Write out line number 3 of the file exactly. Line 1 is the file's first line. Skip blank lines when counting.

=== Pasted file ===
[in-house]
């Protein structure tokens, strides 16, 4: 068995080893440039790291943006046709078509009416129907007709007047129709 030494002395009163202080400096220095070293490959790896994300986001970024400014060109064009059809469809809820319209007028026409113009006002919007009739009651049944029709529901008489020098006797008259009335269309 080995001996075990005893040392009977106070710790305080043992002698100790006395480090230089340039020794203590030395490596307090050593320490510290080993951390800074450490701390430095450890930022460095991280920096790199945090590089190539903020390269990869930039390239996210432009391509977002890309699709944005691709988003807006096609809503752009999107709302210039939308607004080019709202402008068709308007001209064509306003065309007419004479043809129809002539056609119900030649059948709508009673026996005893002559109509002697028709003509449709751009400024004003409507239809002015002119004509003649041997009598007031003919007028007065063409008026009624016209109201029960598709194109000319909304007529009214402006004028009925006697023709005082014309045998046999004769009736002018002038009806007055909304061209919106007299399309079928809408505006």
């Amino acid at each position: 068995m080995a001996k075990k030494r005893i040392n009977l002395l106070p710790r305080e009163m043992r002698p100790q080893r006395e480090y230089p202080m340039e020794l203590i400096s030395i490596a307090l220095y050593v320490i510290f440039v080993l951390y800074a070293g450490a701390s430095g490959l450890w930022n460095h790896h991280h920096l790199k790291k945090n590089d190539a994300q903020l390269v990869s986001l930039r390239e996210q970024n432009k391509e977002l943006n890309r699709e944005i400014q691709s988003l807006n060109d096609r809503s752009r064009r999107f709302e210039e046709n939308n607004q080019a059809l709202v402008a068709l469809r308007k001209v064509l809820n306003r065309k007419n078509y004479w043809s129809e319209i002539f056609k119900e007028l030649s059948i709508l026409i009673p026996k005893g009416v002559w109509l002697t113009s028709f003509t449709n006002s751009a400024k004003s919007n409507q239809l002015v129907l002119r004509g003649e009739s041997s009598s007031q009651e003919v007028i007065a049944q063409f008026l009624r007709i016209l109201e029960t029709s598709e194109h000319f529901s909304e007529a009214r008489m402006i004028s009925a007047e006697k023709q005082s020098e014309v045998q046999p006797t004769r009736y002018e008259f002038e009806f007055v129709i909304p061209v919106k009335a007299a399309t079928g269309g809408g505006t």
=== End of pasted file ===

């Amino acid at each position: 068995m080995a001996k075990k030494r005893i040392n009977l002395l106070p710790r305080e009163m043992r002698p100790q080893r006395e480090y230089p202080m340039e020794l203590i400096s030395i490596a307090l220095y050593v320490i510290f440039v080993l951390y800074a070293g450490a701390s430095g490959l450890w930022n460095h790896h991280h920096l790199k790291k945090n590089d190539a994300q903020l390269v990869s986001l930039r390239e996210q970024n432009k391509e977002l943006n890309r699709e944005i400014q691709s988003l807006n060109d096609r809503s752009r064009r999107f709302e210039e046709n939308n607004q080019a059809l709202v402008a068709l469809r308007k001209v064509l809820n306003r065309k007419n078509y004479w043809s129809e319209i002539f056609k119900e007028l030649s059948i709508l026409i009673p026996k005893g009416v002559w109509l002697t113009s028709f003509t449709n006002s751009a400024k004003s919007n409507q239809l002015v129907l002119r004509g003649e009739s041997s009598s007031q009651e003919v007028i007065a049944q063409f008026l009624r007709i016209l109201e029960t029709s598709e194109h000319f529901s909304e007529a009214r008489m402006i004028s009925a007047e006697k023709q005082s020098e014309v045998q046999p006797t004769r009736y002018e008259f002038e009806f007055v129709i909304p061209v919106k009335a007299a399309t079928g269309g809408g505006t």